The U.S. Occupational Safety and Health Administration must make public workplace injuries and illnesses records, according to an announcement Wednesday by the Public Citizen Foundation, which sued the federal agency in 2018 over access.
The Washington-based organization said the federal agency has until Aug. 18 to provide the data of 237,000 employers, under a federal court ruling that ends a two-year battle over the agency’s controversial electronic record-keeping rule.
The regulation, formally known as the Improve Tracking of Workplace Injuries and Illnesses rule, requires employers with 250 or more employees and certain employers in high-risk industries with 20 or more employees to electronically submit their injury and illness data to OSHA. The Obama administration planned to make that data public, which sparked controversy over OSHA’s ability to protect personal information.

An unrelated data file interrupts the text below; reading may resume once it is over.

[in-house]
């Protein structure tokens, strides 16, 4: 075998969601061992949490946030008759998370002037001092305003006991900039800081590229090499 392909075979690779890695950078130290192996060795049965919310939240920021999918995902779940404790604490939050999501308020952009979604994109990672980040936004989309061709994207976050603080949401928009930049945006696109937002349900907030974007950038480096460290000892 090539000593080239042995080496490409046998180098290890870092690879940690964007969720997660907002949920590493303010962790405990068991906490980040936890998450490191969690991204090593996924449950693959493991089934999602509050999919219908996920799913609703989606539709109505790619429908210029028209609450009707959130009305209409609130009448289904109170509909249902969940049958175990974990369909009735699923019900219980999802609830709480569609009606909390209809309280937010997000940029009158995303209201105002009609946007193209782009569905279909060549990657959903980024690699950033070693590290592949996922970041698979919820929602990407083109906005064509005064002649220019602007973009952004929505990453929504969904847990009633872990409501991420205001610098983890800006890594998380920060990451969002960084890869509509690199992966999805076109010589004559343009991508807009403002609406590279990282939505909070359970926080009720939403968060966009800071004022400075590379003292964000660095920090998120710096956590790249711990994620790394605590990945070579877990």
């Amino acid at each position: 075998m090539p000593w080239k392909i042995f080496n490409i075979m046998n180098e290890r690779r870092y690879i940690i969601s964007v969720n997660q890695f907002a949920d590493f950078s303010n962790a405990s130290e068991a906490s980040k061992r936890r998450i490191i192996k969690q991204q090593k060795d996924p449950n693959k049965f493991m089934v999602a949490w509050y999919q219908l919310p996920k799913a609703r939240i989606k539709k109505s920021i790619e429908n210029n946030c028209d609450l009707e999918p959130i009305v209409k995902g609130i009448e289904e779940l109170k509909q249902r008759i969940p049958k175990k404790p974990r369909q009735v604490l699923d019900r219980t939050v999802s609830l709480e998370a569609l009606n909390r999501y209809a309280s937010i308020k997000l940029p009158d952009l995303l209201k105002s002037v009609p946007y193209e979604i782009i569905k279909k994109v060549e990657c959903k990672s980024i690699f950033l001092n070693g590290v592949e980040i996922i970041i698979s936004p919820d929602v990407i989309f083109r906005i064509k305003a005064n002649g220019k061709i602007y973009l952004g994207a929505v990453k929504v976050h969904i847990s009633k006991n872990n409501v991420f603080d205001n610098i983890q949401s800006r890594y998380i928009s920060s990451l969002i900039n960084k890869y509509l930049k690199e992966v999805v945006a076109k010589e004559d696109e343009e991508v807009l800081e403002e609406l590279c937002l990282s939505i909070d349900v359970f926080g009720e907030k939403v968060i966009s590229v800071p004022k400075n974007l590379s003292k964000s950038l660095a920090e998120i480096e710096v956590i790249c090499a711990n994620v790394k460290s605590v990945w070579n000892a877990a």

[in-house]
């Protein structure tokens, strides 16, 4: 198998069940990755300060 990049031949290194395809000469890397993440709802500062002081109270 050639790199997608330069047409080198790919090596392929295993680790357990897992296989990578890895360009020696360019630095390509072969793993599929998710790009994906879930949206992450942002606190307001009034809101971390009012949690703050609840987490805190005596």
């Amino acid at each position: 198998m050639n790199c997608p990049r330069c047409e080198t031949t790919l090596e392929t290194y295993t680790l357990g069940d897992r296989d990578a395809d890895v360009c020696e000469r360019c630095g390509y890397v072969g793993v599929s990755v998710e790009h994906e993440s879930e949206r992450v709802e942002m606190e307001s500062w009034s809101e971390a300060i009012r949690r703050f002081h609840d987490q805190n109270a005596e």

Public Citizen used the Freedom of Information Act to request the information, which employers record on OSHA Form 300A and submit to the agency electronically. Public Citizen sued OSHA to obtain the records after the agency withheld the data in full, claiming that the records contained confidential commercial information exempt from disclosure.
Last month, a magistrate judge recommended that the court enter judgment for Public Citizen, finding that the records are not confidential. OSHA had until July 21 to object to the judge’s recommendation. Rather than object, OSHA agreed to produce the records in full, and the U.S. District Court for the District of Columbia entered an order requiring that OSHA produce the requested records by Aug. 18, Public Citizen said in a statement.
A U.S. Department of Labor spokeswoman on Thursday said the agency had no comment.
This article was first published in Business Insurance.